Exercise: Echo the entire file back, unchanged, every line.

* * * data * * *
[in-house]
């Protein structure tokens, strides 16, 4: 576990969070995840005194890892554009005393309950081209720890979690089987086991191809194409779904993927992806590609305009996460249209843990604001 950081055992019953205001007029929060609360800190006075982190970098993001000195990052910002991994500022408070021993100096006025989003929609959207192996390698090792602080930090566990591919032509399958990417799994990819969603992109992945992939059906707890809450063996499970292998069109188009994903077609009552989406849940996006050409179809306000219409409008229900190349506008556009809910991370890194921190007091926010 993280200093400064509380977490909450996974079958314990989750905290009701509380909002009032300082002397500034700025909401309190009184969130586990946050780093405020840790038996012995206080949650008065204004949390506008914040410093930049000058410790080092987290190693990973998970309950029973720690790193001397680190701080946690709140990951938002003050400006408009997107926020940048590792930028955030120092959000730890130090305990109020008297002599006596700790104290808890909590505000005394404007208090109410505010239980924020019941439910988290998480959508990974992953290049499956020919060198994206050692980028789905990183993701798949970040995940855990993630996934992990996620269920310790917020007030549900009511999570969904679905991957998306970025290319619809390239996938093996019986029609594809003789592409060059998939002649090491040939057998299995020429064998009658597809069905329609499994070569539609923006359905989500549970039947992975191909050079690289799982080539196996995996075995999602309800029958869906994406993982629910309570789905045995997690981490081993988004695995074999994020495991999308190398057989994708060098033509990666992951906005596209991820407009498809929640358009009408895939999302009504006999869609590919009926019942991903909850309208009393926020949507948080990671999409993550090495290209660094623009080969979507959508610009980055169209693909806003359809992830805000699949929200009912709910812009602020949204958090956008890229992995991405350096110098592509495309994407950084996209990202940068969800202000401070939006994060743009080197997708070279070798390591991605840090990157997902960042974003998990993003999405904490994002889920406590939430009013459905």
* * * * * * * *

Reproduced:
[in-house]
């Protein structure tokens, strides 16, 4: 576990969070995840005194890892554009005393309950081209720890979690089987086991191809194409779904993927992806590609305009996460249209843990604001 950081055992019953205001007029929060609360800190006075982190970098993001000195990052910002991994500022408070021993100096006025989003929609959207192996390698090792602080930090566990591919032509399958990417799994990819969603992109992945992939059906707890809450063996499970292998069109188009994903077609009552989406849940996006050409179809306000219409409008229900190349506008556009809910991370890194921190007091926010 993280200093400064509380977490909450996974079958314990989750905290009701509380909002009032300082002397500034700025909401309190009184969130586990946050780093405020840790038996012995206080949650008065204004949390506008914040410093930049000058410790080092987290190693990973998970309950029973720690790193001397680190701080946690709140990951938002003050400006408009997107926020940048590792930028955030120092959000730890130090305990109020008297002599006596700790104290808890909590505000005394404007208090109410505010239980924020019941439910988290998480959508990974992953290049499956020919060198994206050692980028789905990183993701798949970040995940855990993630996934992990996620269920310790917020007030549900009511999570969904679905991957998306970025290319619809390239996938093996019986029609594809003789592409060059998939002649090491040939057998299995020429064998009658597809069905329609499994070569539609923006359905989500549970039947992975191909050079690289799982080539196996995996075995999602309800029958869906994406993982629910309570789905045995997690981490081993988004695995074999994020495991999308190398057989994708060098033509990666992951906005596209991820407009498809929640358009009408895939999302009504006999869609590919009926019942991903909850309208009393926020949507948080990671999409993550090495290209660094623009080969979507959508610009980055169209693909806003359809992830805000699949929200009912709910812009602020949204958090956008890229992995991405350096110098592509495309994407950084996209990202940068969800202000401070939006994060743009080197997708070279070798390591991605840090990157997902960042974003998990993003999405904490994002889920406590939430009013459905």